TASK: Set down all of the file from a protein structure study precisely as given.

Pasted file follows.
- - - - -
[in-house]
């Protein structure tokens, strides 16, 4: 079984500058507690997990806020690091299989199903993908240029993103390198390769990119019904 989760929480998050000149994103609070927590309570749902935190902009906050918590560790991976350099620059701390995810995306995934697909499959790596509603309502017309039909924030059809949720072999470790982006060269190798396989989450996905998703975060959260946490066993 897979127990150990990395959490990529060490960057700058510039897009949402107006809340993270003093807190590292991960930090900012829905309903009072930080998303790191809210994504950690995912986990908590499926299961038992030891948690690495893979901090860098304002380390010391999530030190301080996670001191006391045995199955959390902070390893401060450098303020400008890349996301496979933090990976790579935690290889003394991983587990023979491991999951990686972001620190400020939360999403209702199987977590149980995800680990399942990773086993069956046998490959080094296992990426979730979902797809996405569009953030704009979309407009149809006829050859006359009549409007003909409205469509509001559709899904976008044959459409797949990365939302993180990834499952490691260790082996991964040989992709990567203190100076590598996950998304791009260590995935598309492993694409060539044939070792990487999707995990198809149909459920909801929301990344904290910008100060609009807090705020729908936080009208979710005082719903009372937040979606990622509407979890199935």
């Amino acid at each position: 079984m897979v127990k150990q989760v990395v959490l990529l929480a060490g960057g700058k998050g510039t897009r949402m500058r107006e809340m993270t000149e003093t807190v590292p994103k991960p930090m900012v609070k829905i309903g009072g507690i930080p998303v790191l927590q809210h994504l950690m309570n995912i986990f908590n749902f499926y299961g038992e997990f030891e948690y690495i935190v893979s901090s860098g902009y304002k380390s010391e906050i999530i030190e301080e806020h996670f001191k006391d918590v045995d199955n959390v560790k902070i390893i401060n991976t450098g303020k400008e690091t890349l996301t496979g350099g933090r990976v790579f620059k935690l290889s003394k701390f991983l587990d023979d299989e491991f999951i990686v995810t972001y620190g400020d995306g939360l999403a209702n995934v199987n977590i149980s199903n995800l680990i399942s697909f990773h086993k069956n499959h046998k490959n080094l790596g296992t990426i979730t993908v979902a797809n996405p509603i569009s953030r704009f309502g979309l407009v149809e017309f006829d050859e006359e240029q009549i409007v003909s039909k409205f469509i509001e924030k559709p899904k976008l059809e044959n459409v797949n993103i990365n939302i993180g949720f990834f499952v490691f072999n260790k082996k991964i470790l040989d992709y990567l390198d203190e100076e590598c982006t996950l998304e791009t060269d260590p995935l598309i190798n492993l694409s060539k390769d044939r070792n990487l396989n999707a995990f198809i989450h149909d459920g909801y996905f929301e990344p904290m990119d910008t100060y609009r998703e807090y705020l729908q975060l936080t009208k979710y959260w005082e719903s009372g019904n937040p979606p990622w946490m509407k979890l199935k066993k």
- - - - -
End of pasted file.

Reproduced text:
[in-house]
């Protein structure tokens, strides 16, 4: 079984500058507690997990806020690091299989199903993908240029993103390198390769990119019904 989760929480998050000149994103609070927590309570749902935190902009906050918590560790991976350099620059701390995810995306995934697909499959790596509603309502017309039909924030059809949720072999470790982006060269190798396989989450996905998703975060959260946490066993 897979127990150990990395959490990529060490960057700058510039897009949402107006809340993270003093807190590292991960930090900012829905309903009072930080998303790191809210994504950690995912986990908590499926299961038992030891948690690495893979901090860098304002380390010391999530030190301080996670001191006391045995199955959390902070390893401060450098303020400008890349996301496979933090990976790579935690290889003394991983587990023979491991999951990686972001620190400020939360999403209702199987977590149980995800680990399942990773086993069956046998490959080094296992990426979730979902797809996405569009953030704009979309407009149809006829050859006359009549409007003909409205469509509001559709899904976008044959459409797949990365939302993180990834499952490691260790082996991964040989992709990567203190100076590598996950998304791009260590995935598309492993694409060539044939070792990487999707995990198809149909459920909801929301990344904290910008100060609009807090705020729908936080009208979710005082719903009372937040979606990622509407979890199935």
């Amino acid at each position: 079984m897979v127990k150990q989760v990395v959490l990529l929480a060490g960057g700058k998050g510039t897009r949402m500058r107006e809340m993270t000149e003093t807190v590292p994103k991960p930090m900012v609070k829905i309903g009072g507690i930080p998303v790191l927590q809210h994504l950690m309570n995912i986990f908590n749902f499926y299961g038992e997990f030891e948690y690495i935190v893979s901090s860098g902009y304002k380390s010391e906050i999530i030190e301080e806020h996670f001191k006391d918590v045995d199955n959390v560790k902070i390893i401060n991976t450098g303020k400008e690091t890349l996301t496979g350099g933090r990976v790579f620059k935690l290889s003394k701390f991983l587990d023979d299989e491991f999951i990686v995810t972001y620190g400020d995306g939360l999403a209702n995934v199987n977590i149980s199903n995800l680990i399942s697909f990773h086993k069956n499959h046998k490959n080094l790596g296992t990426i979730t993908v979902a797809n996405p509603i569009s953030r704009f309502g979309l407009v149809e017309f006829d050859e006359e240029q009549i409007v003909s039909k409205f469509i509001e924030k559709p899904k976008l059809e044959n459409v797949n993103i990365n939302i993180g949720f990834f499952v490691f072999n260790k082996k991964i470790l040989d992709y990567l390198d203190e100076e590598c982006t996950l998304e791009t060269d260590p995935l598309i190798n492993l694409s060539k390769d044939r070792n990487l396989n999707a995990f198809i989450h149909d459920g909801y996905f929301e990344p904290m990119d910008t100060y609009r998703e807090y705020l729908q975060l936080t009208k979710y959260w005082e719903s009372g019904n937040p979606p990622w946490m509407k979890l199935k066993k």